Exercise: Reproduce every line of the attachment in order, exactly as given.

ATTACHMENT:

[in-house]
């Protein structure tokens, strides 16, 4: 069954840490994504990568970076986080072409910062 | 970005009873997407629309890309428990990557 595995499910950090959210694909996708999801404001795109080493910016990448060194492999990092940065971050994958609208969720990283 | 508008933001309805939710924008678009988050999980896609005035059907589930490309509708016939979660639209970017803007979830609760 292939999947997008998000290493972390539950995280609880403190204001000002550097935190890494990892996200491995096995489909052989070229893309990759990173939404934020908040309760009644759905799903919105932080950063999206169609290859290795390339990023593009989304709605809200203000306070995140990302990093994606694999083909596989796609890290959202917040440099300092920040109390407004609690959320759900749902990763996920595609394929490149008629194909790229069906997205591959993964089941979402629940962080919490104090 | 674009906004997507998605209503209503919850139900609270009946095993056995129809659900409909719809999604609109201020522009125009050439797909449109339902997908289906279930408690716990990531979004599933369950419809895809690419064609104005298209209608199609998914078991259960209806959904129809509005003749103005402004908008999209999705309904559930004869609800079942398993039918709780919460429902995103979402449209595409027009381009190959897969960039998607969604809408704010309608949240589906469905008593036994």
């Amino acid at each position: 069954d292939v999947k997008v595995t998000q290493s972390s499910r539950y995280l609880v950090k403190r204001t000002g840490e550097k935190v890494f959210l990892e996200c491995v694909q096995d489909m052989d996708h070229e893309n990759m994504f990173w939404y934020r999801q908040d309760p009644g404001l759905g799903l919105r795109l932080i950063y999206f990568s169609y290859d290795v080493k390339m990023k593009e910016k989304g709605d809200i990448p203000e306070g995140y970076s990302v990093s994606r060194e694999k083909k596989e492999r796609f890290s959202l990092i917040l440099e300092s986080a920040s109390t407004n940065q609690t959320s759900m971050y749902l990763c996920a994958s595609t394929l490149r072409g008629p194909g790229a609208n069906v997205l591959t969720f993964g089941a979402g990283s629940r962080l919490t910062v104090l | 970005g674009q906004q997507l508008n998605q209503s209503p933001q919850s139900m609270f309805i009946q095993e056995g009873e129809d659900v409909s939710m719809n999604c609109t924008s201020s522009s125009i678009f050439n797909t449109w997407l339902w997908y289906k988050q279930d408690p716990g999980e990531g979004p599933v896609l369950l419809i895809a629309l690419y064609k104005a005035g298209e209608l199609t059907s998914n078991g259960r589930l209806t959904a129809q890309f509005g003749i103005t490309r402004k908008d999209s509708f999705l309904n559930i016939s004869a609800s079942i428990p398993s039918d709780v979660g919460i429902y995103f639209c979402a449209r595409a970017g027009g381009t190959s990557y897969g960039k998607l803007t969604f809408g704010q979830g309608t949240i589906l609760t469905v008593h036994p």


[in-house]
């Protein structure tokens, strides 16, 4: 069954840490994504990568970076986080072409910062 | 970005009873997407629309890309428990990557 595995499910950090959210694909996708999801404001795109080493910016990448060194492999990092940065971050994958609208969720990283 | 508008933001309805939710924008678009988050999980896609005035059907589930490309509708016939979660639209970017803007979830609760 292939999947997008998000290493972390539950995280609880403190204001000002550097935190890494990892996200491995096995489909052989070229893309990759990173939404934020908040309760009644759905799903919105932080950063999206169609290859290795390339990023593009989304709605809200203000306070995140990302990093994606694999083909596989796609890290959202917040440099300092920040109390407004609690959320759900749902990763996920595609394929490149008629194909790229069906997205591959993964089941979402629940962080919490104090 | 674009906004997507998605209503209503919850139900609270009946095993056995129809659900409909719809999604609109201020522009125009050439797909449109339902997908289906279930408690716990990531979004599933369950419809895809690419064609104005298209209608199609998914078991259960209806959904129809509005003749103005402004908008999209999705309904559930004869609800079942398993039918709780919460429902995103979402449209595409027009381009190959897969960039998607969604809408704010309608949240589906469905008593036994």
């Amino acid at each position: 069954d292939v999947k997008v595995t998000q290493s972390s499910r539950y995280l609880v950090k403190r204001t000002g840490e550097k935190v890494f959210l990892e996200c491995v694909q096995d489909m052989d996708h070229e893309n990759m994504f990173w939404y934020r999801q908040d309760p009644g404001l759905g799903l919105r795109l932080i950063y999206f990568s169609y290859d290795v080493k390339m990023k593009e910016k989304g709605d809200i990448p203000e306070g995140y970076s990302v990093s994606r060194e694999k083909k596989e492999r796609f890290s959202l990092i917040l440099e300092s986080a920040s109390t407004n940065q609690t959320s759900m971050y749902l990763c996920a994958s595609t394929l490149r072409g008629p194909g790229a609208n069906v997205l591959t969720f993964g089941a979402g990283s629940r962080l919490t910062v104090l | 970005g674009q906004q997507l508008n998605q209503s209503p933001q919850s139900m609270f309805i009946q095993e056995g009873e129809d659900v409909s939710m719809n999604c609109t924008s201020s522009s125009i678009f050439n797909t449109w997407l339902w997908y289906k988050q279930d408690p716990g999980e990531g979004p599933v896609l369950l419809i895809a629309l690419y064609k104005a005035g298209e209608l199609t059907s998914n078991g259960r589930l209806t959904a129809q890309f509005g003749i103005t490309r402004k908008d999209s509708f999705l309904n559930i016939s004869a609800s079942i428990p398993s039918d709780v979660g919460i429902y995103f639209c979402a449209r595409a970017g027009g381009t190959s990557y897969g960039k998607l803007t969604f809408g704010q979830g309608t949240i589906l609760t469905v008593h036994p």